Written by Matt Chappell, Broker Associate
For the last century, Milwaukee’s image to the outside world has revolved around beer and manufacturing. While these are still major industries embedded in the backbone of our economy, Milwaukee has since grown to be much more than Laverne and Shirley. Throughout the last two decades, the city has begun to make strides in revitalizing its neighborhoods around Downtown that used to house Milwaukee’s economic engines. Areas like the Third Ward and Menomonee Valley have converted former warehouses and factory buildings into office and residential mixed-use buildings, while incorporating new entertainment venues like the 381-room Potawatomi Hotel & Casino. The surge in activity has created a domino effect on Downtown and has made it an ever popular place to live, work and play.
Potawatomi Hotel & Casino (courtesy of Potawatomi Hotel & Casino YouTube channel)
As millennials and empty nesters continue to flock to Downtown Milwaukee, their employers have taken notice. In 2012, Northwestern Mutual announced its commitment to keep Milwaukee “home” and keep its headquarters downtown. Soon after, they announced plans to build a 32-story high-rise to house 1,100 existing jobs and to create 1,900 new ones by 2030. New developments have since been announced, including their plan to build a 33-story residential, retail and parking tower adjacent to their new office building. Construction is underway for their headquarters and is expected to be completed in 2017. Irgens, a full-service real estate firm, is also constructing an 18-story office tower downtown at 833 East, which will house their offices, law firm Godfrey & Kahn, Colliers International/Wisconsin, First American, Rare Steakhouse and others. A relatively recent addition to this list of developments is a speculative Johnson Controls office tower, expected to reach new heights at 50 stories, although no concrete plans have been circulated.
Rendering of Northwestern Mutual HQ tower development (courtesy of Northwestern Mutual)
Rendering of Northwestern Mutual parking structure and tower (courtesy of Northwestern Mutual)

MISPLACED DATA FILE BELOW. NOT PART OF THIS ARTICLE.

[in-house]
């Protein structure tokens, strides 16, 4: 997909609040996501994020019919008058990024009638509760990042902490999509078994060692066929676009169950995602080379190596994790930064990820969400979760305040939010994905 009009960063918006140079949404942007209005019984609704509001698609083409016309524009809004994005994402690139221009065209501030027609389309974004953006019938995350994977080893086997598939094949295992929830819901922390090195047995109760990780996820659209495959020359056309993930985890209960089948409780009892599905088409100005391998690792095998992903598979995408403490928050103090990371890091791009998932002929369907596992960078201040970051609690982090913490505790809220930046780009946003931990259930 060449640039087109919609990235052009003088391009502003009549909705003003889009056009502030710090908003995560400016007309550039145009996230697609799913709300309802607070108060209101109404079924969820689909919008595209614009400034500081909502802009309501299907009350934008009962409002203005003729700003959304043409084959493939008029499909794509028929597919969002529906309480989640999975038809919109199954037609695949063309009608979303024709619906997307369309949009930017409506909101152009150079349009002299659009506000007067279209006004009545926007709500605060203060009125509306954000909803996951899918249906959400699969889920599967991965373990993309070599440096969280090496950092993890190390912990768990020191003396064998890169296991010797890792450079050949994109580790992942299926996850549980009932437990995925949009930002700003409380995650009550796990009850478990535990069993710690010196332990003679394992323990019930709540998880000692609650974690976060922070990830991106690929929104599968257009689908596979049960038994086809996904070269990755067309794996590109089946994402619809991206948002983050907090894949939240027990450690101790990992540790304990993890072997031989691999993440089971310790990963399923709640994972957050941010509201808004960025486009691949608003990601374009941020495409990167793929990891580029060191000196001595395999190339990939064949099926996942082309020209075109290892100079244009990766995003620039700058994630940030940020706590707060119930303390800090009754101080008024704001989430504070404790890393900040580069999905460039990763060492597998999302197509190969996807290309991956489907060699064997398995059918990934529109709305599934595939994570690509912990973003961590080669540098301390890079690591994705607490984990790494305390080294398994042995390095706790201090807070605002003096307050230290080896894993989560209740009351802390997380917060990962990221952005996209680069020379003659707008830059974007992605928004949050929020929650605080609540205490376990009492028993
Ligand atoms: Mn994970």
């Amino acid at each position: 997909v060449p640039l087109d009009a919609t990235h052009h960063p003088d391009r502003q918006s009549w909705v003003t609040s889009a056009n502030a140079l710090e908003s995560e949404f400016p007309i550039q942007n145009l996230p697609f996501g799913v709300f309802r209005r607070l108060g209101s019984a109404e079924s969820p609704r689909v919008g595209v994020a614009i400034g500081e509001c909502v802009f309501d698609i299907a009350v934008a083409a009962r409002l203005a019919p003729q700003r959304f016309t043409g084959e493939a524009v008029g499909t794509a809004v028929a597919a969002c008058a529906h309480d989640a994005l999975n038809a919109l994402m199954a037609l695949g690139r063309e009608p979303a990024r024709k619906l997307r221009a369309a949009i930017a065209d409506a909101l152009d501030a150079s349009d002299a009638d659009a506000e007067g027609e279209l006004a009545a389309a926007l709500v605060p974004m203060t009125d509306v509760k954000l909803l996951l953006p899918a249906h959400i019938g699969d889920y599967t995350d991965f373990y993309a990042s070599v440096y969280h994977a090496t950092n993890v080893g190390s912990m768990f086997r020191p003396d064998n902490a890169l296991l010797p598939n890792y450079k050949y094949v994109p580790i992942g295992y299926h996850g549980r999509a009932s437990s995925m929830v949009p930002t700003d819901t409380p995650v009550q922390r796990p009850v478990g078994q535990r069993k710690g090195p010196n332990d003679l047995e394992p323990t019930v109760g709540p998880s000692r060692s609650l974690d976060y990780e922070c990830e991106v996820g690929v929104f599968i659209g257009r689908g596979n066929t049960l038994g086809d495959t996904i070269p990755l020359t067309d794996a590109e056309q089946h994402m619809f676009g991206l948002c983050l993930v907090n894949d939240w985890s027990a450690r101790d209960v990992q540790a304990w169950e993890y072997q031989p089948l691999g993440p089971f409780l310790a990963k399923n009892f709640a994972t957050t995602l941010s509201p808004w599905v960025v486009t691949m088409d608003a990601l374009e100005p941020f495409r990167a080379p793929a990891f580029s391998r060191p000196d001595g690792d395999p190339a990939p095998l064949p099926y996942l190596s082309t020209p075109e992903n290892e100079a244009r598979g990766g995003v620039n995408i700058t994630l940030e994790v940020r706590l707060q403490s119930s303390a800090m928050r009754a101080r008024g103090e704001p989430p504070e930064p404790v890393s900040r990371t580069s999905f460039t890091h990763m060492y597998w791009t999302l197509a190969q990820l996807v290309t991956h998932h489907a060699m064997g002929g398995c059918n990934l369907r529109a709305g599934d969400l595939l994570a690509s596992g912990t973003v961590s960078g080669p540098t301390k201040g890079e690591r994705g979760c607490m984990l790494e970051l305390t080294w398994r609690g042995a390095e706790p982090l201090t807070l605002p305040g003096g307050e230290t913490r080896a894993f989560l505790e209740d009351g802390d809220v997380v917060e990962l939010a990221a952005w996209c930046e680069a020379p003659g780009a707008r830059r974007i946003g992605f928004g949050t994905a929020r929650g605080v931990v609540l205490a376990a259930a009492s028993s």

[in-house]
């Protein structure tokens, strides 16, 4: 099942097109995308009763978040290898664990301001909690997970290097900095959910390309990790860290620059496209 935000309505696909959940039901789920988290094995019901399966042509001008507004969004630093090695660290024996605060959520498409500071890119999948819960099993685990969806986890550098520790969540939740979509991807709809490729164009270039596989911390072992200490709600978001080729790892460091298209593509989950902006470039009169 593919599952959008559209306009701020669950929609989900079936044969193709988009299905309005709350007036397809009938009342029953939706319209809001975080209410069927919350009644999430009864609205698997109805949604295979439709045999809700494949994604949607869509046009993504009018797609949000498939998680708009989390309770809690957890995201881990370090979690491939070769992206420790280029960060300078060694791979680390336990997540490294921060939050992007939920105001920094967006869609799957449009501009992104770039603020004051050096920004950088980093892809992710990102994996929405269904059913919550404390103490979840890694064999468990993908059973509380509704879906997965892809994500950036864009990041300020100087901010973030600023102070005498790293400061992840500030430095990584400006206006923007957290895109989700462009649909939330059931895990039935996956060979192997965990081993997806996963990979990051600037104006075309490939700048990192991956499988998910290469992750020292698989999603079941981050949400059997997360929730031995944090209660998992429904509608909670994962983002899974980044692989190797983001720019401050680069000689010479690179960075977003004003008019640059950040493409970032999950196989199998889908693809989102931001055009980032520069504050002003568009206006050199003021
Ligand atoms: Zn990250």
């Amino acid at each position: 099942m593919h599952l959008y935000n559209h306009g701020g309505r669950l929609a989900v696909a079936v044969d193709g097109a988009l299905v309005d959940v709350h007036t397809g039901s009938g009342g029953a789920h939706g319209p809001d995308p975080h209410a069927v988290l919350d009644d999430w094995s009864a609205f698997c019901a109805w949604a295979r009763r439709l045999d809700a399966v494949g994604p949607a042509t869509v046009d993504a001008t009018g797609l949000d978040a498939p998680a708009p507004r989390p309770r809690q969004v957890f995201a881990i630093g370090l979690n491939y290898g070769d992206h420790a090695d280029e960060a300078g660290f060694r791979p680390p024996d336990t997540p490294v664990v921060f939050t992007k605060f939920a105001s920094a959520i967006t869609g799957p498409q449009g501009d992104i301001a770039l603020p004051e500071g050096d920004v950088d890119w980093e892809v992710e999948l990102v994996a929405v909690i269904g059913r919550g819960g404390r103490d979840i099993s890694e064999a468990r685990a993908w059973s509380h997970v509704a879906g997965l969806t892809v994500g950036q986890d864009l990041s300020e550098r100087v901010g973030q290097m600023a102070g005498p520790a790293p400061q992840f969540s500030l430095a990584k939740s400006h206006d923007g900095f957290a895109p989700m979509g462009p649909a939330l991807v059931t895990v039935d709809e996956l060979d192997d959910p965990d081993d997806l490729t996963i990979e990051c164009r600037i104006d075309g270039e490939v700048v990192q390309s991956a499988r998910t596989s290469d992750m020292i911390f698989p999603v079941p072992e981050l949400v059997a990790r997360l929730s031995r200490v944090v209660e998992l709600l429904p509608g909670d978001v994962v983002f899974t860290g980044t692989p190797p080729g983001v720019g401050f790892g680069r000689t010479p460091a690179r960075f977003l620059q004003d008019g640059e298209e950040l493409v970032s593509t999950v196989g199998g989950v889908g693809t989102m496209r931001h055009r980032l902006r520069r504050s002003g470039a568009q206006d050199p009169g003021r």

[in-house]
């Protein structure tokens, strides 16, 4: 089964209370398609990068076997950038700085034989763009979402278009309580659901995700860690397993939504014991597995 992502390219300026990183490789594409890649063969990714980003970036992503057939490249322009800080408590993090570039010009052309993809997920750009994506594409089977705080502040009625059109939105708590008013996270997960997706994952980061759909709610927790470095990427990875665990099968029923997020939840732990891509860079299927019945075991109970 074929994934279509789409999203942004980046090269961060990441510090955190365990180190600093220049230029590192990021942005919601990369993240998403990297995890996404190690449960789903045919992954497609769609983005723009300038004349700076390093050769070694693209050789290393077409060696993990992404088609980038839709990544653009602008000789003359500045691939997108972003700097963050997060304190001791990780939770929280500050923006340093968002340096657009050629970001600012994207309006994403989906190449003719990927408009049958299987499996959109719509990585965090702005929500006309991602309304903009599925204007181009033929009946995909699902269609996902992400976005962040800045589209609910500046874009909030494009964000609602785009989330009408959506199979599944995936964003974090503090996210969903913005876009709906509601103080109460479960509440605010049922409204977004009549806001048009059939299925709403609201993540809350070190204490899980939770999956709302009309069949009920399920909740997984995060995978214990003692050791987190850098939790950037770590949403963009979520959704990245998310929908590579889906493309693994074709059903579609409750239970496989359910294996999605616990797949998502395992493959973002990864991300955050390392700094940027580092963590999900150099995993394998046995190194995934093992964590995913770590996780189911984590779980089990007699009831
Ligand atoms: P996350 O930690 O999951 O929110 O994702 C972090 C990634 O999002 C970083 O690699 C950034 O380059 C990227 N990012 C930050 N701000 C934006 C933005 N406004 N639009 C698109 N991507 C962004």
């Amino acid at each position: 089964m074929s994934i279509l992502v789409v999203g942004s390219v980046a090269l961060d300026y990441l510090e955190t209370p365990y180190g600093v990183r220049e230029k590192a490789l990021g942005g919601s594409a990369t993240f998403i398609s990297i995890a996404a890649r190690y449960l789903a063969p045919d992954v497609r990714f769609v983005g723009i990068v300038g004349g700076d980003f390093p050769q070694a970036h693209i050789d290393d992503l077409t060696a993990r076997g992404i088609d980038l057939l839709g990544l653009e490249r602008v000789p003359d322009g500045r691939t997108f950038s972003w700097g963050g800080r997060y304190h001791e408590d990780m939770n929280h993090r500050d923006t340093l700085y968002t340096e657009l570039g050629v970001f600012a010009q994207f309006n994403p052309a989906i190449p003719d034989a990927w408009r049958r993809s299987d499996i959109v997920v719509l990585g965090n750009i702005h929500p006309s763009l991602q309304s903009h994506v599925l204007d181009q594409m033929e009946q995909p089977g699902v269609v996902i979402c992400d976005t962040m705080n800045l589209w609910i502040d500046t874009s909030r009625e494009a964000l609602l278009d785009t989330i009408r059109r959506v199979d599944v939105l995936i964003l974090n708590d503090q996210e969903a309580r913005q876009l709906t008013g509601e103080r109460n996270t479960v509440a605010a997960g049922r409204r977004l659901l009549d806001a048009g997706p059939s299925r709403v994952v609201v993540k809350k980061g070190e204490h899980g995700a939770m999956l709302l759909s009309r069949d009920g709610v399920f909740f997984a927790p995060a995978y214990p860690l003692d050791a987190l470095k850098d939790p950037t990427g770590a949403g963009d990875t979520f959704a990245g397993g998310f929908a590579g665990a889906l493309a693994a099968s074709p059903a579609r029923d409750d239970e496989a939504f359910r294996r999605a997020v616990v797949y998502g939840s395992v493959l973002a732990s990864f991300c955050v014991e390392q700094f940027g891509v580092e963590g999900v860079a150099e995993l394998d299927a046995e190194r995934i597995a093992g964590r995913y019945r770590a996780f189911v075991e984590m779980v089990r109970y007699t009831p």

Rendering of Irgens' 18-story office tower downtown located at 833 East (courtesy of Milwaukee Business Journal)
In addition to new office towers, Downtown Milwaukee has seen a surge in new hotel development. Recent openings have included the Hilton Garden Inn, the Marriott and the 90-room Brewhouse Inn & Suites, a former Pabst Brewery facility. All three were adaptive reuse projects from old buildings. A new nine-story, 158-room hotel development by Kimpton Hotels & Restaurants is also underway in the Third Ward. A 200- room Westin Hotel is proposed just west of the new 833 East office building, as well as a 155-suite SpringHill Suites expected to open in mid-2016. Lastly, a Chicago developer said to be partnering with Choice Hotels International, Inc. is planning to open a hotel near Milwaukee’s Shops at Grand Avenue.
Rendering of new Kimpton Hotel located in Milwaukee's Third Ward (courtesy of Milwaukee Journal Sentinel)
As the downtown workforce continues to grow, multi-family developers have also taken notice. Mandel Group and Wangard Partners have multiple plans and projects underway in the East Side, Brady Street neighborhood and Downtown. Developer Rick Barrett has ongoing plans to build a 302-apartment tower with retail and a public concourse near the Lakefront, in what might be the most highlighted residential development discussed this year.
Rendering of Rick Barrett's Couture Tower (courtesy of Council on Tall Buildings and Urban Habitat)
One of the most notable developments in Milwaukee involves Milwaukee’s very own NBA team, the Milwaukee Bucks. Plans are underway to build a new arena and entertainment district in the Park East, which has long been defined as vacant land since the Park East freeway was demolished. With new owners and pressure from the league to “build a new arena or lose the Bucks,” the City has gone full-steam ahead in its efforts to create a new facility for the team. Plans are to build a multi-phase, mixed-use development to include a Bucks training facility and arena, apartments, office, retail and parking structures on 10 acres.
Rendering of Milwaukee Bucks arena development (courtesy of Populous)
With all of this new development come talks about interconnectedness and transit. After decades of debate and opposition, Milwaukee approved plans this year to build a streetcar that will connect most of the developments listed above. Currently, Milwaukee is one of the densest cities without a fixed rail system. Thus, this advance is likely to have a significant impact on the city, especially retail. Having a streetcar will help capture more residents that otherwise would get in a car and drive to a suburb or somewhere else to do their shopping. This will help emphasize that investment.
While most of these development announcements and updates overshadow retail components, there is no doubt that all of the new developments create a boom in retail activity. With a huge influx of new shoppers in the market, there should be a large demand for retail.
Just when I thought I was done writing this blog…breaking news floods my inbox: “Massive downtown post office sold; redevelopment in the works. Plans to include a grocery store, retail, office and housing.” Milwaukee doesn’t show any signs of slowing down!
C. Matt Chappell | Broker Associate
Mid-America Real Estate – Wisconsin, L.L.C.
648 N. Plankinton Ave., Suite 264 | Milwaukee, WI 53203
Direct: 414.390.1416 | Fax: 414.273.4605
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